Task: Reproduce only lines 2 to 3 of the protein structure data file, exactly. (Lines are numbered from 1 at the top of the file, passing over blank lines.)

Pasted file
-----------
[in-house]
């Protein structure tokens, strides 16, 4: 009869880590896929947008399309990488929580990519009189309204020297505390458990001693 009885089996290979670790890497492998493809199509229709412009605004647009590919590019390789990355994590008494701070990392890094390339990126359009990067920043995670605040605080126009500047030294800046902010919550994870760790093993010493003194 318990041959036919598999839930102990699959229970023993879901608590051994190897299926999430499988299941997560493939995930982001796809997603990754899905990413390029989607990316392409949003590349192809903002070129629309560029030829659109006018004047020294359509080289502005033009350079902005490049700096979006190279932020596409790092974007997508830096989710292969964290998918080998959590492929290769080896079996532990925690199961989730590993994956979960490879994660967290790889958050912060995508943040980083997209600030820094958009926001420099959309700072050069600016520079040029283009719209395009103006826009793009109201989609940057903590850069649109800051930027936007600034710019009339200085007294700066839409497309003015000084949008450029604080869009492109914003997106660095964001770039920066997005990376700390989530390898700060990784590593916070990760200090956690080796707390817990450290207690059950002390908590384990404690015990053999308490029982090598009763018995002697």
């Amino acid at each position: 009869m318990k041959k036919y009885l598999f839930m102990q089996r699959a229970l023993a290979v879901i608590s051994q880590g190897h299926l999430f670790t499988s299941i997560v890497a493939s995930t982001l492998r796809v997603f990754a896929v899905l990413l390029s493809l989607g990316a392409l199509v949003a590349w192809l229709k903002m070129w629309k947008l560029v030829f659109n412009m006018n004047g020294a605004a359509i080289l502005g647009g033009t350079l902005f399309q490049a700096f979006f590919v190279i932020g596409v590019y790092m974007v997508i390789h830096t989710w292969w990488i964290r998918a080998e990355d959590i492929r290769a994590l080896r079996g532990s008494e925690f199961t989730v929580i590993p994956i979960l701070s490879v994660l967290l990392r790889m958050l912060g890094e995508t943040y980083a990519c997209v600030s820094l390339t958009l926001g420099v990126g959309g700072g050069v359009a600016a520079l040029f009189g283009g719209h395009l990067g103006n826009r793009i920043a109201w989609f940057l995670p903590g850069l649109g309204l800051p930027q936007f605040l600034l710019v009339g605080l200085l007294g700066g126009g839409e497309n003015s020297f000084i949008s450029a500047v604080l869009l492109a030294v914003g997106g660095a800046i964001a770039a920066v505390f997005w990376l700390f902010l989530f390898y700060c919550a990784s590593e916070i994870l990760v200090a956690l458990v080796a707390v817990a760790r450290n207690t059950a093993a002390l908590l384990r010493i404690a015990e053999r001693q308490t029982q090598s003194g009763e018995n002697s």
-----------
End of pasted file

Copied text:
């Protein structure tokens, strides 16, 4: 009869880590896929947008399309990488929580990519009189309204020297505390458990001693 009885089996290979670790890497492998493809199509229709412009605004647009590919590019390789990355994590008494701070990392890094390339990126359009990067920043995670605040605080126009500047030294800046902010919550994870760790093993010493003194 318990041959036919598999839930102990699959229970023993879901608590051994190897299926999430499988299941997560493939995930982001796809997603990754899905990413390029989607990316392409949003590349192809903002070129629309560029030829659109006018004047020294359509080289502005033009350079902005490049700096979006190279932020596409790092974007997508830096989710292969964290998918080998959590492929290769080896079996532990925690199961989730590993994956979960490879994660967290790889958050912060995508943040980083997209600030820094958009926001420099959309700072050069600016520079040029283009719209395009103006826009793009109201989609940057903590850069649109800051930027936007600034710019009339200085007294700066839409497309003015000084949008450029604080869009492109914003997106660095964001770039920066997005990376700390989530390898700060990784590593916070990760200090956690080796707390817990450290207690059950002390908590384990404690015990053999308490029982090598009763018995002697």
């Amino acid at each position: 009869m318990k041959k036919y009885l598999f839930m102990q089996r699959a229970l023993a290979v879901i608590s051994q880590g190897h299926l999430f670790t499988s299941i997560v890497a493939s995930t982001l492998r796809v997603f990754a896929v899905l990413l390029s493809l989607g990316a392409l199509v949003a590349w192809l229709k903002m070129w629309k947008l560029v030829f659109n412009m006018n004047g020294a605004a359509i080289l502005g647009g033009t350079l902005f399309q490049a700096f979006f590919v190279i932020g596409v590019y790092m974007v997508i390789h830096t989710w292969w990488i964290r998918a080998e990355d959590i492929r290769a994590l080896r079996g532990s008494e925690f199961t989730v929580i590993p994956i979960l701070s490879v994660l967290l990392r790889m958050l912060g890094e995508t943040y980083a990519c997209v600030s820094l390339t958009l926001g420099v990126g959309g700072g050069v359009a600016a520079l040029f009189g283009g719209h395009l990067g103006n826009r793009i920043a109201w989609f940057l995670p903590g850069l649109g309204l800051p930027q936007f605040l600034l710019v009339g605080l200085l007294g700066g126009g839409e497309n003015s020297f000084i949008s450029a500047v604080l869009l492109a030294v914003g997106g660095a800046i964001a770039a920066v505390f997005w990376l700390f902010l989530f390898y700060c919550a990784s590593e916070i994870l990760v200090a956690l458990v080796a707390v817990a760790r450290n207690t059950a093993a002390l908590l384990r010493i404690a015990e053999r001693q308490t029982q090598s003194g009763e018995n002697s």